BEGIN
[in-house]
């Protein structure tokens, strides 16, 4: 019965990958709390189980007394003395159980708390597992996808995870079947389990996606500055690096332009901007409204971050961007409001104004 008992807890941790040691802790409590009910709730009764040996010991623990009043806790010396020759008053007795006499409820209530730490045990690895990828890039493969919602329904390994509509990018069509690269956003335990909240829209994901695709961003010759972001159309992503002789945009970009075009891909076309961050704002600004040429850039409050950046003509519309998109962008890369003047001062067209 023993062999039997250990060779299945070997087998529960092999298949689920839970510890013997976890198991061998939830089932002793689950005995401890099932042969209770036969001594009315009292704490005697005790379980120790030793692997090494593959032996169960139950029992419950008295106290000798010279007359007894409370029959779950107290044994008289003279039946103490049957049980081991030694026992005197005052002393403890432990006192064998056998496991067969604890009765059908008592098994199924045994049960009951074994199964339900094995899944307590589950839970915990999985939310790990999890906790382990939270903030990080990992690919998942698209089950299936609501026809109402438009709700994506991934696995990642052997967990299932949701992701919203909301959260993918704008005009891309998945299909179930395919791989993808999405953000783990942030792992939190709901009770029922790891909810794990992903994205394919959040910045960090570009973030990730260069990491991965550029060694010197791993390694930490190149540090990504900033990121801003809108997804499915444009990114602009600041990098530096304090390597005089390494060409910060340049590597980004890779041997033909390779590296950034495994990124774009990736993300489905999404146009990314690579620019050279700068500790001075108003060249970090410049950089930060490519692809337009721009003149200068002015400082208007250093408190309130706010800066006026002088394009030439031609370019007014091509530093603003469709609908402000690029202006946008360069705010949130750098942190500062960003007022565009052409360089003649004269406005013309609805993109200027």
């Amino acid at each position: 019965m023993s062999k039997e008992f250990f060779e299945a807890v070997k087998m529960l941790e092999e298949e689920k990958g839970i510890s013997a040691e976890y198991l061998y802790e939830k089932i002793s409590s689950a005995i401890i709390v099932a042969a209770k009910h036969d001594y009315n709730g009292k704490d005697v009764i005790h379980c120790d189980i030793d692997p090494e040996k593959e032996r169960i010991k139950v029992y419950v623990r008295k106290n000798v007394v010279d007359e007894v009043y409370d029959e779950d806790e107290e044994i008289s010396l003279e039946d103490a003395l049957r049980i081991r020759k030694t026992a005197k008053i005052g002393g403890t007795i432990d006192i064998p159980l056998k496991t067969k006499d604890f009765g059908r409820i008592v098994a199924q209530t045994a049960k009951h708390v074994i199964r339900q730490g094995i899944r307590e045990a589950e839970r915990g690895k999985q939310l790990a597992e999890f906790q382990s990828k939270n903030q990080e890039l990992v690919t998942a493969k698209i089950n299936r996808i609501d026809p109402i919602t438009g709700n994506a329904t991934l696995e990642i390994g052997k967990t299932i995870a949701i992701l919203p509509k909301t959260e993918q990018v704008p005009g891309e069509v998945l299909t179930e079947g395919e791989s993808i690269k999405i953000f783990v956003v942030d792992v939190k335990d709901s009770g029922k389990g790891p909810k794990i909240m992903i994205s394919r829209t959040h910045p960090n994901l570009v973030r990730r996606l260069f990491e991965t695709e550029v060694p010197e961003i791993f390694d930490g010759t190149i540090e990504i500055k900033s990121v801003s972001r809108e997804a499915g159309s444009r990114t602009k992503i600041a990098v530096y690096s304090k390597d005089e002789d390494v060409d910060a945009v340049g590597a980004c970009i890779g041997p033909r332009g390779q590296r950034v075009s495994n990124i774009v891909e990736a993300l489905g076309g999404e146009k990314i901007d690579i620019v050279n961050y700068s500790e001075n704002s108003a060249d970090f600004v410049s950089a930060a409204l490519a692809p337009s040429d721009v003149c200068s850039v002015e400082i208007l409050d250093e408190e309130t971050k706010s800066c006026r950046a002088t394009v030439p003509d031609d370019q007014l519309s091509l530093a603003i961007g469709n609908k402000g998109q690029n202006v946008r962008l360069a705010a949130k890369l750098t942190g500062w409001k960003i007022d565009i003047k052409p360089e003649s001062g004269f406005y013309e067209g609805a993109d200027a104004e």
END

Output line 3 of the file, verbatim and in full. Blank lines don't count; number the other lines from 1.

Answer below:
């Amino acid at each position: 019965m023993s062999k039997e008992f250990f060779e299945a807890v070997k087998m529960l941790e092999e298949e689920k990958g839970i510890s013997a040691e976890y198991l061998y802790e939830k089932i002793s409590s689950a005995i401890i709390v099932a042969a209770k009910h036969d001594y009315n709730g009292k704490d005697v009764i005790h379980c120790d189980i030793d692997p090494e040996k593959e032996r169960i010991k139950v029992y419950v623990r008295k106290n000798v007394v010279d007359e007894v009043y409370d029959e779950d806790e107290e044994i008289s010396l003279e039946d103490a003395l049957r049980i081991r020759k030694t026992a005197k008053i005052g002393g403890t007795i432990d006192i064998p159980l056998k496991t067969k006499d604890f009765g059908r409820i008592v098994a199924q209530t045994a049960k009951h708390v074994i199964r339900q730490g094995i899944r307590e045990a589950e839970r915990g690895k999985q939310l790990a597992e999890f906790q382990s990828k939270n903030q990080e890039l990992v690919t998942a493969k698209i089950n299936r996808i609501d026809p109402i919602t438009g709700n994506a329904t991934l696995e990642i390994g052997k967990t299932i995870a949701i992701l919203p509509k909301t959260e993918q990018v704008p005009g891309e069509v998945l299909t179930e079947g395919e791989s993808i690269k999405i953000f783990v956003v942030d792992v939190k335990d709901s009770g029922k389990g790891p909810k794990i909240m992903i994205s394919r829209t959040h910045p960090n994901l570009v973030r990730r996606l260069f990491e991965t695709e550029v060694p010197e961003i791993f390694d930490g010759t190149i540090e990504i500055k900033s990121v801003s972001r809108e997804a499915g159309s444009r990114t602009k992503i600041a990098v530096y690096s304090k390597d005089e002789d390494v060409d910060a945009v340049g590597a980004c970009i890779g041997p033909r332009g390779q590296r950034v075009s495994n990124i774009v891909e990736a993300l489905g076309g999404e146009k990314i901007d690579i620019v050279n961050y700068s500790e001075n704002s108003a060249d970090f600004v410049s950089a930060a409204l490519a692809p337009s040429d721009v003149c200068s850039v002015e400082i208007l409050d250093e408190e309130t971050k706010s800066c006026r950046a002088t394009v030439p003509d031609d370019q007014l519309s091509l530093a603003i961007g469709n609908k402000g998109q690029n202006v946008r962008l360069a705010a949130k890369l750098t942190g500062w409001k960003i007022d565009i003047k052409p360089e003649s001062g004269f406005y013309e067209g609805a993109d200027a104004e």